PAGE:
Cumbria Crack

Drug dealer who knifed man to death in Carlisle is jailed for 12 years

John Cingelis

A SMALL-time drug dealer has been jailed for 12 years for stabbing a Carlisle man to death, after a “murder” trial was dramatically halted when he admitted manslaughter and a co-accused was acquitted.

Blair Dixon and Alfonso Bitton, both aged 25, had each denied the alleged murder of John Cingelis, who suffered a single “unsurvivable” knife wound to the chest at his home in the city’s Harraby area on the morning of April 12 this year.

Blair Dixon

Dixon and Mr Bitton went on trial at Carlisle Crown Court earlier this week. A prosecutor told jurors Dixon “fatally stabbed” 37-year-old Mr Cingelis in his own home having armed himself with a large blade, “incensed by the misapprehension” that the householder and a friend had his £135 Canada Goose beanie hat. This was found elsewhere days later.

The friend, Barry Cartwright, was stabbed in the arm and wounded during violence which flared hours after Dixon and Mr Bitton had socialised at Mr Cingelis’s home, before leaving on “friendly terms”.

Mr Bitton stood accused of being involved in the killing “by his presence” and was alleged to have “lent encouragement and support to Dixon”. But Mr Bitton flatly denied being at Brantwood Avenue that morning, telling police he was instead asleep in his nearby flat when the killing occurred.

At identification procedures several days later, Mr Cartwright identified Dixon as the man responsible for stabbing he and Mr Cingelis, and said Mr Bitton was at the house at the time. But, while giving evidence, Mr Cartwright admitted it was “possible” he identified Mr Bitton because he had seen him the night before.

As a result, no evidence was offered by the prosecution to the charges of murder, intentional wounding and illegal knife possession denied by Mr Bitton, who was acquitted and told he was “free to go”.

Jurors also listened today (THURS) as Dixon admitted the manslaughter of Mr Cingelis and unlawfully wounding Mr Cartwright. Dixon had also previously admitted having the knife which was found by police in a storm drain. After prosecutor Michael Brady QC announced those pleas were deemed “acceptable” after careful consideration – and consultation with Mr Cingelis’s family – Judge Simon Medland QC discharged the jury.

Jailing Dixon, of Welsh Road, Carlisle, Judge Medland noted grieving relatives had described Mr Cingelis as “truly someone who would do anything for anyone”.

Judge Medland told Dixon: “You were raging about a hat which you said was worth £135. This was one of a number of items of costly clothing which you had. It is clear to me you were only able to afford these things because you were, as you admit, a small-time drug dealer.

“You accept you carried a knife at all material times.” Judge Medland added: “This case is a terrifying and appalling example of the utter devastation which drugs bring to people’s lives and to the communities in which we all have to live.”

Detective Chief Inspector Jenny Beattie, head of North Cumbria’s crime and safeguarding team, was the senior investigating officer in the case.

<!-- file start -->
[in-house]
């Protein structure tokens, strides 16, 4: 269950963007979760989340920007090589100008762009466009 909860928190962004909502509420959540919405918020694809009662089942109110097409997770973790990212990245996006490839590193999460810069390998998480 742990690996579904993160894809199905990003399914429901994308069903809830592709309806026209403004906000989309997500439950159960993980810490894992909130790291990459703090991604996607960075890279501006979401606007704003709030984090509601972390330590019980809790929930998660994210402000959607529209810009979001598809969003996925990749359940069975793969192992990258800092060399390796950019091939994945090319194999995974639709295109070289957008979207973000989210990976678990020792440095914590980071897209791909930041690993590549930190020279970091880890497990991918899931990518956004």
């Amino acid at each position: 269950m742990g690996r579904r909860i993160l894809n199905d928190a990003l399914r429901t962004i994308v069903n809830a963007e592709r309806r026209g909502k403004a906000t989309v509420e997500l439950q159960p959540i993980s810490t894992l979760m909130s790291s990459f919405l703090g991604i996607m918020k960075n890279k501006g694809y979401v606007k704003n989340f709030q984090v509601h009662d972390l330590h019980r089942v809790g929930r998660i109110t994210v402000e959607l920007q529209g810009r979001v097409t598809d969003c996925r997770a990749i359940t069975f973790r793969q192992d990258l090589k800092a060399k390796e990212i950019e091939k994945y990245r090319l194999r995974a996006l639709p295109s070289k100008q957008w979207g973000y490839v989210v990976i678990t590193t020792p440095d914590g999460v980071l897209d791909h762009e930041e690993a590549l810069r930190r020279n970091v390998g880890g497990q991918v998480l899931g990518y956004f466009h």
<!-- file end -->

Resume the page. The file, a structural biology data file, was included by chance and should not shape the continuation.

Speaking after the sentencing, she said: “This is a tragic case that appeared to start with a low-level dispute over a piece of clothing.

“But what it shows is that any use of knives in a dispute can end in serious injury or, as has been demonstrated here, the loss of someone’s life.

“We do not have some of the problems with knife crime in Cumbria that can be seen in other places – but we are never complacent and this shows exactly what can happen.

“Dixon’s actions have left a family grieving and Mr Cingelis’ life was cut tragically short.

“I would like to thank the family of Mr Cingelis for their courage and dignity throughout this investigation.

“I would also like to thank those members of the public who came forward to help the investigation.”

Victoria Agullo for the CPS said: “Blair Dixon committed an act of mindless violence resulting in the tragic loss of life of one man and injuries to another.

“In police interview he denied knowing the victims and he gave them a false alibi. Faced with the overwhelming evidence against him including CCTV proving he was not at home when he said he was, and his DNA on the knife which was found discarded in a nearby drain, he pleaded guilty to taking John Cingelis’ life and stabbing his friend.

“My thoughts are very much with the family and friends of John Cingelis at this time, especially his friend who witnessed the awful events that day and also received injuries. I hope that today’s sentence will assist them as they move forward into the future.”

In a statement issued afterwards, the family of Mr Cingelis said: “John’s death has had a significant and profound effect on us all.

“We struggle to comprehend the circumstances surrounding the death and how trivial the whole incident was to lead to the death of John.

“We know that John had his struggles in life and we acknowledge that.

“However, he really was genuinely, out of all of us, the one person who had the biggest heart.

“He was truly someone who would do anything for anyone and we, as a family, will miss him forever.”

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